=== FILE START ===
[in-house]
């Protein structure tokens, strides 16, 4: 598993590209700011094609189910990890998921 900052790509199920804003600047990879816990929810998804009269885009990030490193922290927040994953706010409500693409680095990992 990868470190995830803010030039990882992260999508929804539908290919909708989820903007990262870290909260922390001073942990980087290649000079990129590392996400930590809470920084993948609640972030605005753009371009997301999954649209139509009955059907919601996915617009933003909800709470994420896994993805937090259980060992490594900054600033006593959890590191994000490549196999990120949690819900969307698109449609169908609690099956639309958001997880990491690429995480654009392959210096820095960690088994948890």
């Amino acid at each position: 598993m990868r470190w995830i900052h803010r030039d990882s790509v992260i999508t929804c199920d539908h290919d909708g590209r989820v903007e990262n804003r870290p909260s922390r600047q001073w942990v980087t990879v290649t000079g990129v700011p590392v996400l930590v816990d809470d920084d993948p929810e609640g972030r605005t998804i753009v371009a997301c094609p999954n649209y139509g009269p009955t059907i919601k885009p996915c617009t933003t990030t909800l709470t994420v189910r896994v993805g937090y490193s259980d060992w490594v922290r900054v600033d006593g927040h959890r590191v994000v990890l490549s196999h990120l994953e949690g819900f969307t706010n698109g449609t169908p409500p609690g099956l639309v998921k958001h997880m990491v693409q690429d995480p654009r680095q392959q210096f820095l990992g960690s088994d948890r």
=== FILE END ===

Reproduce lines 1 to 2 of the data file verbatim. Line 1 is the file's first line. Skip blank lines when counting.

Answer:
[in-house]
């Protein structure tokens, strides 16, 4: 598993590209700011094609189910990890998921 900052790509199920804003600047990879816990929810998804009269885009990030490193922290927040994953706010409500693409680095990992 990868470190995830803010030039990882992260999508929804539908290919909708989820903007990262870290909260922390001073942990980087290649000079990129590392996400930590809470920084993948609640972030605005753009371009997301999954649209139509009955059907919601996915617009933003909800709470994420896994993805937090259980060992490594900054600033006593959890590191994000490549196999990120949690819900969307698109449609169908609690099956639309958001997880990491690429995480654009392959210096820095960690088994948890």